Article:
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Judge says USA must reunite migrant families or face penalties

11 July 2018
Judge says USA must reunite migrant families or face penalties

More than 2,000 children were separated from their parents by USA immigration authorities at the border this spring before Trump reversed course on June 20 amid an worldwide outcry.

About 40 other very young children will not be returned to their parents yet, despite a court-imposed deadline, because the Trump administration either has not finished matching them with their parents or has not cleared the parents to take custody.

The ACLU said late Sunday the administration provided it with a list of 102 children under 5 years old and that "appears likely that less than half will be reunited" by Tuesday's deadline.

Justice Department lawyer Sarah Fabian said at one point in the conference that one of the separated children was not eligible for release because, in the course of a previous fingerprint background check, someone in the child's parent's household was found to have a history of sexual abuse.

The ACLU sued in March on behalf of a Congolese woman who was separated from her daughter for five months after seeking asylum at a San Diego border crossing and a Brazilian asylum-seeker who was separated from her son after an arrest for illegal entry in August near the Texas-New Mexico border.

Some parents now ineligible for reunification could be eligible later, including one in ICE custody who is being treated for a communicable disease and 10 in criminal custody with either the U.S. Marshals Service or state or county law enforcement.

Both sides agreed to submit a document Monday night stating their disagreements on protocol; Court will reconvene on Tuesday to determine the process for reuniting the remaining children.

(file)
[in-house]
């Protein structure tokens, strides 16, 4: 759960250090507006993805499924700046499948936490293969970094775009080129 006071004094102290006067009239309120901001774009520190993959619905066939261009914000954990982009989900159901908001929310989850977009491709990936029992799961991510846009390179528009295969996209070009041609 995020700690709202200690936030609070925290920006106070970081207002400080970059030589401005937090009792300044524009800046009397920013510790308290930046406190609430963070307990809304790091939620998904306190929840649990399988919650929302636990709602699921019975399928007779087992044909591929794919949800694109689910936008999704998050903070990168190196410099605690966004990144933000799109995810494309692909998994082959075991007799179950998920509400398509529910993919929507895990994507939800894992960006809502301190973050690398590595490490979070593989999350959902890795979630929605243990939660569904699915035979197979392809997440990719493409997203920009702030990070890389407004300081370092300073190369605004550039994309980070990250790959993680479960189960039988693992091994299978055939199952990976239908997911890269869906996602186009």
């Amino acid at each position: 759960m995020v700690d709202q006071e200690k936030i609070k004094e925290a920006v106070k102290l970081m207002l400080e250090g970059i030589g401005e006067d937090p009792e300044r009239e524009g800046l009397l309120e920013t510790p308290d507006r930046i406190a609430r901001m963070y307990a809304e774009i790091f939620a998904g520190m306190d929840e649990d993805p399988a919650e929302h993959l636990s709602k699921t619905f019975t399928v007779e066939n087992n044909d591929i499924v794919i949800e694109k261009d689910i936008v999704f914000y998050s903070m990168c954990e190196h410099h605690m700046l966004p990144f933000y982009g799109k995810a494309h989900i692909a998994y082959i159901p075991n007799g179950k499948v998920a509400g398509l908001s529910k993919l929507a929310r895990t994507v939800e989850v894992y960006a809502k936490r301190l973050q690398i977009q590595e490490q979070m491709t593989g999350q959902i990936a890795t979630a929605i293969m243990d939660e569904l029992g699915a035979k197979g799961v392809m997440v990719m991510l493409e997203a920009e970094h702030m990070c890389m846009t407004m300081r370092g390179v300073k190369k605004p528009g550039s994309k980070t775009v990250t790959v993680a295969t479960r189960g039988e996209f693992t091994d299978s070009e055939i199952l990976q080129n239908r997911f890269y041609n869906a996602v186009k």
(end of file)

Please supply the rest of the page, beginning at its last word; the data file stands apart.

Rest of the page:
I think what the hearing on Friday and today revealed is what a lot of people suspected, that there really wasn't a proper tracking system for these families and the government is now pulling information from a variety of sources and that's one of the reasons why the reunifications are taking so long.

The reunions are expected to be carried out in secret or secure locations, with parents taken from the detention centers where they have been held and children brought from federal shelters or foster homes.

"They're working nights and weekends to comply with the judge's orders".

Numerous separated children are fleeing violence in Guatemala, Honduras and El Salvador, and U.S. Homeland Security Secretary Kirstjen Nielsen met with diplomats from those countries in Guatemala on Tuesday to discuss U.S. immigration policies.

"Our process may not be as quick as some would like, but there is no question it is protecting children", said Chris Meekins, a Health and Human Services Department official helping to direct the process. And for several weeks, administration officials have been under a court-ordered deadline: Reunite those young children with their parents, and do it quickly. Fabian said another 12 have parents in state or federal prison.

Here's a look at some of the situations that families might face even after being reunited. If the parent is actually in criminal custody now, reunification can not occur. Fabian said, arguing their hands are tied by logistics. "We just don't know how much effort the government's made to find" the parents.

"Let me put it this way: I think the government in the last 48 hours ... has taken significant steps", Gelernt said.